Tuesday, April 13, 2010

Dutchman's breeches, here and gone

Dicentra cucullaria (Dutchman’s breeches), more than any other flower, speaks to me about time. Sometime in early April it appears on the rugged rocky slopes that rim the Delaware River on the Pennsylvania side. It flags me from an elevated ledge, or an almost vertical incline covered with a scant inch or two of mossy soil, and I think of years past. A dozen years ago it was a symbol for the exhilaration of being set free from my job in a tax office. Decades before that it was a curious tooth-like childhood curiosity. The first warm day of spring I begin skimming the hills in anticipation. When will it appear? How long will it stay? A burst of unseasonal hotness might cause it to disappear just a week or two after blooming, beneath fiddleheads and grasses and jewelweed seedlings. Or it might cling to the hills for three whole weeks. The queen bumblebee emerges from her hole in the ground and finds the odd-shaped flowers just right for her long tongue. After she pollinates, the flowers become seeds with tasty appendages that ants find so irresistible that they carry them away to their nests, leaving trails of the fertile seeds strewn on the forest floor.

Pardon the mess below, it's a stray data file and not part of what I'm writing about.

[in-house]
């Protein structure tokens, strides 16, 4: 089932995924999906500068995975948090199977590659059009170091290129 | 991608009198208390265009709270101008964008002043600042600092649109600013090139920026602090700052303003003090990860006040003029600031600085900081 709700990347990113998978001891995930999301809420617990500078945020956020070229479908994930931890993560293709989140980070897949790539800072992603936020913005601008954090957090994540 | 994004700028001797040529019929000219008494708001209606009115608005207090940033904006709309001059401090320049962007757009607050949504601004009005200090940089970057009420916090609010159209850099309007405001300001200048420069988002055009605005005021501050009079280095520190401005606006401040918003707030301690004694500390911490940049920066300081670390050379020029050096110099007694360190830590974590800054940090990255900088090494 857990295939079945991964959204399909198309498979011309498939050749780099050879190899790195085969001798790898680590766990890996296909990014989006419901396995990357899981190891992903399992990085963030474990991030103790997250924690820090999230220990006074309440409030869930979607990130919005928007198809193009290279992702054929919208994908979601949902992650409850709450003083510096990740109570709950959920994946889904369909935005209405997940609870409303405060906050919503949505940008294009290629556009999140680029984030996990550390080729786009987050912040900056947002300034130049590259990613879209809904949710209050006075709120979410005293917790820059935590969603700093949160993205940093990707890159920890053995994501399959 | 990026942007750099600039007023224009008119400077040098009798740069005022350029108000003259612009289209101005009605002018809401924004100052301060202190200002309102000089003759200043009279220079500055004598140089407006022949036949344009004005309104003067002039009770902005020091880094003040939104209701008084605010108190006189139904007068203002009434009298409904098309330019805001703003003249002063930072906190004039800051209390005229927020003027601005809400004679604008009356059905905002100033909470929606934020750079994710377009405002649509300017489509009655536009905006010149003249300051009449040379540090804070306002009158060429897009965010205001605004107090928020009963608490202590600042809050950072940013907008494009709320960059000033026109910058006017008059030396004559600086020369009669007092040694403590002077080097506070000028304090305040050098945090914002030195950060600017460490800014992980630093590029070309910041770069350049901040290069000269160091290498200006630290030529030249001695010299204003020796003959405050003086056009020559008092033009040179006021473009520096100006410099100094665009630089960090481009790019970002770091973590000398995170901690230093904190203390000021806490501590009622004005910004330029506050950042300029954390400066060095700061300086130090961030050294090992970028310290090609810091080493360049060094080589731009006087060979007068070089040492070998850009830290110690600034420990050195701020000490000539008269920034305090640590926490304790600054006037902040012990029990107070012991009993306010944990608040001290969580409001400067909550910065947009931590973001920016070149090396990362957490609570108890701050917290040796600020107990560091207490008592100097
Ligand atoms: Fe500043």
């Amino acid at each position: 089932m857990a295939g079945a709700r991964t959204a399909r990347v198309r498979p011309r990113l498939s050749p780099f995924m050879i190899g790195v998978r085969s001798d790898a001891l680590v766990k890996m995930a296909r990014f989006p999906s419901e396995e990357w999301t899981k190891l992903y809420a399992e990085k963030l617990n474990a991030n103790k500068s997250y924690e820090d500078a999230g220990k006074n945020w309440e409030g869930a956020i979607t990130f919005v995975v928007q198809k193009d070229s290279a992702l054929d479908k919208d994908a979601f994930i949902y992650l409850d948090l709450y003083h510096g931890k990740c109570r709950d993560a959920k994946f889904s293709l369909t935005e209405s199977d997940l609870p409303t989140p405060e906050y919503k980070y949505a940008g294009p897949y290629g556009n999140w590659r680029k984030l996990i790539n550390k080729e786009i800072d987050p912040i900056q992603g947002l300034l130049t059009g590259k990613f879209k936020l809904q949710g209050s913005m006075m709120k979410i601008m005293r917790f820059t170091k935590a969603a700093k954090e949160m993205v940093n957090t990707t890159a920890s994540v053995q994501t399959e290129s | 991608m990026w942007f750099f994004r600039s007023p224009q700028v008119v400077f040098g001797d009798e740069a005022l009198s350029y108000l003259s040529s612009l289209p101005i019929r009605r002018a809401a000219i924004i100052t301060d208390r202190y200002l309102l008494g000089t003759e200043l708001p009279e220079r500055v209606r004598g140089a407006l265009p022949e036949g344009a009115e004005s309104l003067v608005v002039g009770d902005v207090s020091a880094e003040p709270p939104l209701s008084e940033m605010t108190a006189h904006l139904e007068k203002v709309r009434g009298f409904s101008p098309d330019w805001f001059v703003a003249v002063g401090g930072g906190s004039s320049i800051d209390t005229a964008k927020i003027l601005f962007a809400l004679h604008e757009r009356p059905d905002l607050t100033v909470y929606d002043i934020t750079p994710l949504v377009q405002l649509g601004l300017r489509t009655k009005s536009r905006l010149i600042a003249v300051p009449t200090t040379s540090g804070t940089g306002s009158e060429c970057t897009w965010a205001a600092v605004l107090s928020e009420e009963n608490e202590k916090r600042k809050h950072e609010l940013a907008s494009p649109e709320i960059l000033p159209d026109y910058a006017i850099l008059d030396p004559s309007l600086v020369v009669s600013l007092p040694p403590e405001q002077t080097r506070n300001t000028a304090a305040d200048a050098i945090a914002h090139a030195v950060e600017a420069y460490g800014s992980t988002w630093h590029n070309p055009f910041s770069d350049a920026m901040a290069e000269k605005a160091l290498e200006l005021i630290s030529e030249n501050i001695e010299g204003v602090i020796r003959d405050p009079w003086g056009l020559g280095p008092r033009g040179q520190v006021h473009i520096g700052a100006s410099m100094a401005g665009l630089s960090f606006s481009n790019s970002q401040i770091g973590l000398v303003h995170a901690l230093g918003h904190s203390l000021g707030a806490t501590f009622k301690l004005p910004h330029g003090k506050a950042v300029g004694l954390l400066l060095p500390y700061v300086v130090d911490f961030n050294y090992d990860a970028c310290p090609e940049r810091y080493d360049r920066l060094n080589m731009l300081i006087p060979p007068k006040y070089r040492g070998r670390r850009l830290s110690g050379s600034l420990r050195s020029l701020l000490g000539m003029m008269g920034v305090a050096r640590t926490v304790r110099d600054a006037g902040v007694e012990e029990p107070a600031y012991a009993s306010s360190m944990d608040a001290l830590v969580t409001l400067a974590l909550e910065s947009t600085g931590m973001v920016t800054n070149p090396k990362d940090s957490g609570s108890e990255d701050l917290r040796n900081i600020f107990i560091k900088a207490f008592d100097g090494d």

I’ve thought about transplanting a clump of Dutchman’s breeches into my garden, but fear that it would spoil the fun. Such a delicate thing should grow in great wild expanses where it can present an ephemeral banquet to queen bees, and to those of us who care enough to notice.  Its time to shine, between snow cover and leaf emergence, is fleeting—it flaunts its breeches, than vanishes for another year until April comes again. Another year of driving to New Jersey. Another year of planting zinnias and tomatoes, and watching grandchildren grow taller. Another year of resolving to focus on what’s important in this life that passes so astonishingly quickly.
Another increasingly abbreviated year.

1 comment:

  1. What an amazing story about the queen bumblebee with the long tongue. I suppose after the Dutchman's breeches disappear there is some other flower for her.